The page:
Quantitative Easing explained

Discussion in 'Economics' started by Alsacien, Dec 29, 2011.

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  1. Alsacien

    Alsacien LE Moderator

  2. Alsacien

    Alsacien LE Moderator

  3. And who will explain the BOE that QE is really not a good solution?
     
  4. Anything but a biased outlook regarding the history of the Fed demonstrates a distinct lack of perspective. Only the French Army has a worse record of realising its founding ambitions :-b
     
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  5. As are all perspectives! A liberal perspective is biased towards liberalist views, a Conservative perspective is biased towards a Conservative view.Etc Etc Etc!
    Each person will view things differently dependant on their perspective!
     
  6. Alsacien

    Alsacien LE Moderator

    I tend to judge them on whether they are able to offer a viable alternative, (one that would work in reality as well as theory, and would be applicable at the time). Hindsight and criticism are the easiest perspectives to hold.....

    QE impact in UK is very hard to gauge, not having QE in the UK is somewhat easier and does not make for pleasant reading.
    The only different approach being tried is the ECB's LTRO for 3 years, it will be interesting to see how this safer option works in comparison to QE
     
  7. Like the fella says why don't they just call it printing money? Basically because too many idiots think that is always a bad thing even when faced with high debt levels in both public and private sectors.

    Propping up a series of asset bubbles is perhaps closer to the reality of US and UK policies and that is a damned sight worse in the long term.
     
  8. Didn't post it to criticise, just as an alternative viewpoint as this is a sticky!
    My view is that no matter what the ECB or Governments do it is going to be a hard time for the average Joe!
    If we are all honest these are deep and new waters for us all. Some have an understanding, some don't understand and seek advice, the majority don't care until it hits them like a wet kipper in the face!
     

  9. Idiots eh? How very inflammatory. I don't think that QE is always a bad thing but it is a tool that should be used sparingly since it invariably has the effect of devaluing currency with obvious concomitant effects. The fact that one is wary of using QE doesn't automatically mean that one endorses asset value protection.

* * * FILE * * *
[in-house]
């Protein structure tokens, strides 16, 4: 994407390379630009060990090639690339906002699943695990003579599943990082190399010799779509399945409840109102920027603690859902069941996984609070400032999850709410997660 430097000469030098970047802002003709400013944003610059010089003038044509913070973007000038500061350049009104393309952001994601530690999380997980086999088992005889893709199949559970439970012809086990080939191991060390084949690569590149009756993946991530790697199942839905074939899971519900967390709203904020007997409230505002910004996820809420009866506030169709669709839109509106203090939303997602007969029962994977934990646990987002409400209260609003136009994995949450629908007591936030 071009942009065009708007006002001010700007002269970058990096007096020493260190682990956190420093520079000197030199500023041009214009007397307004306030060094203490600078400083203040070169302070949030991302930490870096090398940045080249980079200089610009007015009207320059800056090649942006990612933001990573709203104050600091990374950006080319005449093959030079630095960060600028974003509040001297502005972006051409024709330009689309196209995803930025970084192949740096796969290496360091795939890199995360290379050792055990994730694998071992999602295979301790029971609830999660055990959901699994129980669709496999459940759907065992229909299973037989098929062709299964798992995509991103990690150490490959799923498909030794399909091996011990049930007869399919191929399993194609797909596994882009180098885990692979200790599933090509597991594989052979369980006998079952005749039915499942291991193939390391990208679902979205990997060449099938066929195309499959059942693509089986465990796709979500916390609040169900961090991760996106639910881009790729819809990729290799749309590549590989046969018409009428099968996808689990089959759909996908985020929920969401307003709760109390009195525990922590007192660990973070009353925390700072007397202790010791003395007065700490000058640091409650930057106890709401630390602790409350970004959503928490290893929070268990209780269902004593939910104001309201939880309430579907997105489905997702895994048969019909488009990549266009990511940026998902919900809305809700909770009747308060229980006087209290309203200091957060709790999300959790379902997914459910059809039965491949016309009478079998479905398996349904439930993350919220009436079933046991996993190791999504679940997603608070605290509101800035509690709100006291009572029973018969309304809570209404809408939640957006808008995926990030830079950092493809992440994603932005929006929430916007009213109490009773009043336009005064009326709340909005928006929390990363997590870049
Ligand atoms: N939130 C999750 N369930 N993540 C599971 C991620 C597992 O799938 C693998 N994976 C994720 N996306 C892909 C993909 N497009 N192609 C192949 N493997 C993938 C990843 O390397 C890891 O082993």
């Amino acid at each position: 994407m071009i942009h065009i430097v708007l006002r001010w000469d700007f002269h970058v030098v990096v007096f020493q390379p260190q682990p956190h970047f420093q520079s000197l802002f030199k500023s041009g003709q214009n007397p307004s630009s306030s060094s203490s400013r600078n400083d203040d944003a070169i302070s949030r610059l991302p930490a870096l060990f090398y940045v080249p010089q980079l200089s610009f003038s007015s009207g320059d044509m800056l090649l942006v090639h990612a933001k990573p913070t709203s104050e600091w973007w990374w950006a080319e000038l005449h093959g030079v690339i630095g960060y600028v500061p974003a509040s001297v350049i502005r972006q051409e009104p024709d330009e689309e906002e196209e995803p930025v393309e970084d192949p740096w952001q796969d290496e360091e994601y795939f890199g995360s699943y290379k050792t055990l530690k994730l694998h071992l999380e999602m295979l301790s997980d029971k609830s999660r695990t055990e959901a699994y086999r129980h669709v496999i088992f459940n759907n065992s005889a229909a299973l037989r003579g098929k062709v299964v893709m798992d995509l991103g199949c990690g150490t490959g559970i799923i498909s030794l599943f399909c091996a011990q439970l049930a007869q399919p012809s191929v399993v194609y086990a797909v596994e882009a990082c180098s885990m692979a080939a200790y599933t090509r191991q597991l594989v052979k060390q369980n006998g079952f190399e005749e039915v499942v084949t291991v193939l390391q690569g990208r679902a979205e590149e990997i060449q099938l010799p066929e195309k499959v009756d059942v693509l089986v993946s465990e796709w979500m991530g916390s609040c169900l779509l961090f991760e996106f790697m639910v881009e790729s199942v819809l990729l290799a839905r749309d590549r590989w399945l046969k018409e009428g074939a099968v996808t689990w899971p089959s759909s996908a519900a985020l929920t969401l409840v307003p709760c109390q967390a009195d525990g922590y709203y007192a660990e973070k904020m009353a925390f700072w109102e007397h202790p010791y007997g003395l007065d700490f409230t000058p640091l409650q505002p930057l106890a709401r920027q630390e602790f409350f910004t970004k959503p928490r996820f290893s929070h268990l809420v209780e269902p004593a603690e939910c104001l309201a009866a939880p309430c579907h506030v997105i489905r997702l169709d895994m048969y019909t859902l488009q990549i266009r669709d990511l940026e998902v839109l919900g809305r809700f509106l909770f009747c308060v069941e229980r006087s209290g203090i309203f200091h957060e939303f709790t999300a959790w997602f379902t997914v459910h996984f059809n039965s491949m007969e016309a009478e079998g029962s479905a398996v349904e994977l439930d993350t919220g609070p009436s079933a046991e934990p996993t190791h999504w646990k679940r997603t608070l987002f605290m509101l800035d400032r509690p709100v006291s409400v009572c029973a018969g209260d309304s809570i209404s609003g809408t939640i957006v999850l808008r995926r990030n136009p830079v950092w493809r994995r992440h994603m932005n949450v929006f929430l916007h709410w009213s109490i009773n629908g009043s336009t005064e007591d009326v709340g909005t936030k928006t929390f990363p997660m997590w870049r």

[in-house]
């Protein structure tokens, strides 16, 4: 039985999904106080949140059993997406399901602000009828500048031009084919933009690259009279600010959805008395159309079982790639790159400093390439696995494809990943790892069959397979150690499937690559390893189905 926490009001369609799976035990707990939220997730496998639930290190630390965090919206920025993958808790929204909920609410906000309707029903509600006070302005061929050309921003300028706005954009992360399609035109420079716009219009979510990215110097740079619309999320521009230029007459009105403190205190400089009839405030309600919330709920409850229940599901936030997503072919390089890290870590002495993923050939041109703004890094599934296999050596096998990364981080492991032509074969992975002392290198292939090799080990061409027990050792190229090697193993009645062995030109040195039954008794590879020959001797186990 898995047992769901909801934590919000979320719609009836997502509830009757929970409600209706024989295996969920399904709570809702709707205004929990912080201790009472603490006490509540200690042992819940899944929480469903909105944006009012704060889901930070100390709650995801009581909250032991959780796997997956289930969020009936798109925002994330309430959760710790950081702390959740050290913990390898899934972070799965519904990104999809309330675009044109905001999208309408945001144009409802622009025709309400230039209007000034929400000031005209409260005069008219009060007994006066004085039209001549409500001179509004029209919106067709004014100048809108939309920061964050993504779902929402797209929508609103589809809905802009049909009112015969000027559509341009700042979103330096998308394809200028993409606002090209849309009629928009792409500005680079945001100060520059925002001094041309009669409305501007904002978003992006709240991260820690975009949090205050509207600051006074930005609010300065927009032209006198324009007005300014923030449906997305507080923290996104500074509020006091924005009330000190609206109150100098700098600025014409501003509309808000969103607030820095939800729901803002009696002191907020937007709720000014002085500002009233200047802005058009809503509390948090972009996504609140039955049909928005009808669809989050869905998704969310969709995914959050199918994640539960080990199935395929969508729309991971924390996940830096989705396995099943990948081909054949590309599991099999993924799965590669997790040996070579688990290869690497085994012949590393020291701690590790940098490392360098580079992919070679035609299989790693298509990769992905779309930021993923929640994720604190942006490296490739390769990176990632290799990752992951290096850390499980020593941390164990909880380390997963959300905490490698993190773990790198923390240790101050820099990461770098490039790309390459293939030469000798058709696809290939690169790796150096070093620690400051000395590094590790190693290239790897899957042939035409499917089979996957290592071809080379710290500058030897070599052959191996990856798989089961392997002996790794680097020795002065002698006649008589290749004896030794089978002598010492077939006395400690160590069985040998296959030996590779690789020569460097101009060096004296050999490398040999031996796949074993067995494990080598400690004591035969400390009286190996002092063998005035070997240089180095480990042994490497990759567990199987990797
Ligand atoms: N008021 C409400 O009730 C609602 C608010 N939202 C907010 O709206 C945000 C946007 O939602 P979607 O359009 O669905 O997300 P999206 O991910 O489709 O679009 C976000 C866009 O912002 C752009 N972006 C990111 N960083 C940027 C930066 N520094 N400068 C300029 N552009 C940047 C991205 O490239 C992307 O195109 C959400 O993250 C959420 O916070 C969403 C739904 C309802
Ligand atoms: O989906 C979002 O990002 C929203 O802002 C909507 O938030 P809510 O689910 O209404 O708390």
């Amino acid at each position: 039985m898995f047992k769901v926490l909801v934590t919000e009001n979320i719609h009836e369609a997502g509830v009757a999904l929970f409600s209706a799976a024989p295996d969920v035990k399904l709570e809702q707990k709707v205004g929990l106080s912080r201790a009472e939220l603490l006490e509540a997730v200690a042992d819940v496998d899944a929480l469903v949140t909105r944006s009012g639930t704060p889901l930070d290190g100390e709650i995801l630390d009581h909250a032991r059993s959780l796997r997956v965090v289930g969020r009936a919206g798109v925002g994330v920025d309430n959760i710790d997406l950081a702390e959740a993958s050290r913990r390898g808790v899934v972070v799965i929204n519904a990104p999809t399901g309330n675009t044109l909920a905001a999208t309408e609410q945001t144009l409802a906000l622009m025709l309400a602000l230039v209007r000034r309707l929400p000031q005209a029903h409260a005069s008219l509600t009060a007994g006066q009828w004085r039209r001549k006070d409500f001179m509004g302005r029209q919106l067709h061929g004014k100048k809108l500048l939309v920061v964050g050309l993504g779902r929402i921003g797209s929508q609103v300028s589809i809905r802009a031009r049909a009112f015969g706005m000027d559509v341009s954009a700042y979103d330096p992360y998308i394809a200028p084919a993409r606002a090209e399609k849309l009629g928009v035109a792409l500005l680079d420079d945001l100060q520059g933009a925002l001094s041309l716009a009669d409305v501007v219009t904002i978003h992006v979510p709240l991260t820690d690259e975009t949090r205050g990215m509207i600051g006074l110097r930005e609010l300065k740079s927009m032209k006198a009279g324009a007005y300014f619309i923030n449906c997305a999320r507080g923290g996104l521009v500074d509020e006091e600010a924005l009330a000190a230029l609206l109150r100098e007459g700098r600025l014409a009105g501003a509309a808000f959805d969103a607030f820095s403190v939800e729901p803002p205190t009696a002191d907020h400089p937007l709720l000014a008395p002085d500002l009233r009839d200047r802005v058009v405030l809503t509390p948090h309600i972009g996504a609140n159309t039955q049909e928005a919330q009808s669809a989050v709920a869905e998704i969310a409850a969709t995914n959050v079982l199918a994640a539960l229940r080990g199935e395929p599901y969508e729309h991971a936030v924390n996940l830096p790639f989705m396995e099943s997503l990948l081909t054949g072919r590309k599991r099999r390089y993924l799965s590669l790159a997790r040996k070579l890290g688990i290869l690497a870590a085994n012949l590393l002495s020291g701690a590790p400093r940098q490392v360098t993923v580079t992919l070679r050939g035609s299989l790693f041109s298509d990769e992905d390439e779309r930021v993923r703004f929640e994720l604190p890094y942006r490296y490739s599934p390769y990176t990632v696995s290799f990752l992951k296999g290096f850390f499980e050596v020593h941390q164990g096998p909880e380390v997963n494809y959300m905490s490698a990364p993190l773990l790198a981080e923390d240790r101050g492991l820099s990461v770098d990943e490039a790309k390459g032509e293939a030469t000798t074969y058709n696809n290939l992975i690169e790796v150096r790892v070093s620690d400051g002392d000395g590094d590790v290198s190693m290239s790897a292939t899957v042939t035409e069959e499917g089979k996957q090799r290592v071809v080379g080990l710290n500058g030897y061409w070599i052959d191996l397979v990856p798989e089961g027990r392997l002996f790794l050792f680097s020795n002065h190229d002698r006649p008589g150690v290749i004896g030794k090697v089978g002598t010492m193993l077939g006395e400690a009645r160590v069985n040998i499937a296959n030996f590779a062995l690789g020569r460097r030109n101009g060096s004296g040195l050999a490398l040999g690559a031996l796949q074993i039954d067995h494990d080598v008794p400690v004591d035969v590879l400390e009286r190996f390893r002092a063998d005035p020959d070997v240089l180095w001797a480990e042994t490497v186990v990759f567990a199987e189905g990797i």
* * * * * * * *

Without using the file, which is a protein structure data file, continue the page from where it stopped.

Two obvious areas for action are social welfare and foreign aid. These outputs are better addressed by hard pruning than currency devaluation as a result of QE.
     
  10. I can see how a monetarist policy works when all is normal with the economy, but the thing which strikes me as daft about QE is that there is already a huge surfeit of money supply through loans, mortgages, etc. To my mind QE isn't working in the short term but could lead to a very nasty moment in the future when everyone is maxed out on credit (monetary supply in tits own right), their debt has been indexed linked to a weakening pound, and everyone elsewhere realises the pound is worth SFA.
     
  11. I'm not shure I have my head round this QE thing. I'd like it to go through my bank account though.
     
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  12. Depends what it's being used for. The last government sold it to us as means of heading off deflation which is generally reckoned to be a bad thing, despite what the two beasties in the YouTube video were saying. Deflation was never a problem under the last government, or the current one and recent tranches of QE have been carried out purely to enable the government to pay its bills.

    At the end of Gordon Brown's tenancy in Downing Street, one third of government expenditure was coming straight off the printing presses. That's the entire welfare budget, funded by slapping some ink onto mashed up trees. The saviour of the world never stopped to think that this might be a bad idea.

    It's worth noting that the Bank of England Act makes it illegal for the Bank to print money and simply hand it to the government. That is, as the video stated, the last resort of banana republics. Hence, as in America, our government laundered the cash through merchant banks.


    Not so much foreign aid. IIRC it's only about 1% of government spending and it keeps the hippies happy while all those carbon footprint managers in the public sector are being culled.

    The welfare budget represents one third of government spending. It got out of control under the Major government and it turned into a money sucking black hole under Gordon Brown. We simply can't afford it any more and the current government has barely scratched the surface. No more child benefit for folks on £40k? Is that it? Try ensuring that nobody on benefits gets more than minimum wage. How about making illiterate job seekers learn to read?
     
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  13. You would actually want those on benefits to get a lot less than minimum wage as an incentive to get a job.
     
  14. I can't see many career welfare claimants voting Tory. I think it was Bill Clinton's Democrat administration that introduced very severe cuts to welfare in the USA. Five years of claiming in your lifetime and that's your lot. Yet the welfare classes in America still vote Democrat. That's the power of political tribalism for you.

    The "representation without taxation" problem was something Maggie tried, and failed, to address with the poll tax. In some of the bigger cities, only a minority paid rates. This led to a situation where a non taxpaying majority were able to fund increasingly lavish spending by imposing crippling charges on the taxpaying minority. Remember Ken Livingstone's lesbian housing estates and gay parachute clubs? Guess how they were funded?